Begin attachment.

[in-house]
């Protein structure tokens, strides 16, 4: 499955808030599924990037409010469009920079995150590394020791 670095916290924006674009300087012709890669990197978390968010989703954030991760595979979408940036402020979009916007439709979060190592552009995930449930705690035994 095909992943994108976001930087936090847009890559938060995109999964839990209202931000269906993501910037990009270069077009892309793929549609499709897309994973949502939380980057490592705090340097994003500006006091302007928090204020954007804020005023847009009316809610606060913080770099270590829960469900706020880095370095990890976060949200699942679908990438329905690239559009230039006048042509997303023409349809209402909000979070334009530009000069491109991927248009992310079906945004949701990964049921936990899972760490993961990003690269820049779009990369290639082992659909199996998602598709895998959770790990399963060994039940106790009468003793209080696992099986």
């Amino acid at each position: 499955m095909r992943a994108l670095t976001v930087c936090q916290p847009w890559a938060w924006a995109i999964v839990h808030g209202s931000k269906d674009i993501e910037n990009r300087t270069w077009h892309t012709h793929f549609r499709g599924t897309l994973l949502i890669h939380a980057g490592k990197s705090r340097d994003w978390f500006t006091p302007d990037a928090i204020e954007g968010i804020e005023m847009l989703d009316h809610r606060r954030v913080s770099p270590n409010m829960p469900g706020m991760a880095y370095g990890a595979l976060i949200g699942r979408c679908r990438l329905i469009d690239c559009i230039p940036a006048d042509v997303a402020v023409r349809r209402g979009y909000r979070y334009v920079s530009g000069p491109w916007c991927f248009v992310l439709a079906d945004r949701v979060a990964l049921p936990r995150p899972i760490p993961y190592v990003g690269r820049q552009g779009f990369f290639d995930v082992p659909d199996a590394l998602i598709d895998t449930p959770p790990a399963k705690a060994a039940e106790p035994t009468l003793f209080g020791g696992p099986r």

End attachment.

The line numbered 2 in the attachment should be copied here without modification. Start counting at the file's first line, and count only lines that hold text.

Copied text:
């Protein structure tokens, strides 16, 4: 499955808030599924990037409010469009920079995150590394020791 670095916290924006674009300087012709890669990197978390968010989703954030991760595979979408940036402020979009916007439709979060190592552009995930449930705690035994 095909992943994108976001930087936090847009890559938060995109999964839990209202931000269906993501910037990009270069077009892309793929549609499709897309994973949502939380980057490592705090340097994003500006006091302007928090204020954007804020005023847009009316809610606060913080770099270590829960469900706020880095370095990890976060949200699942679908990438329905690239559009230039006048042509997303023409349809209402909000979070334009530009000069491109991927248009992310079906945004949701990964049921936990899972760490993961990003690269820049779009990369290639082992659909199996998602598709895998959770790990399963060994039940106790009468003793209080696992099986």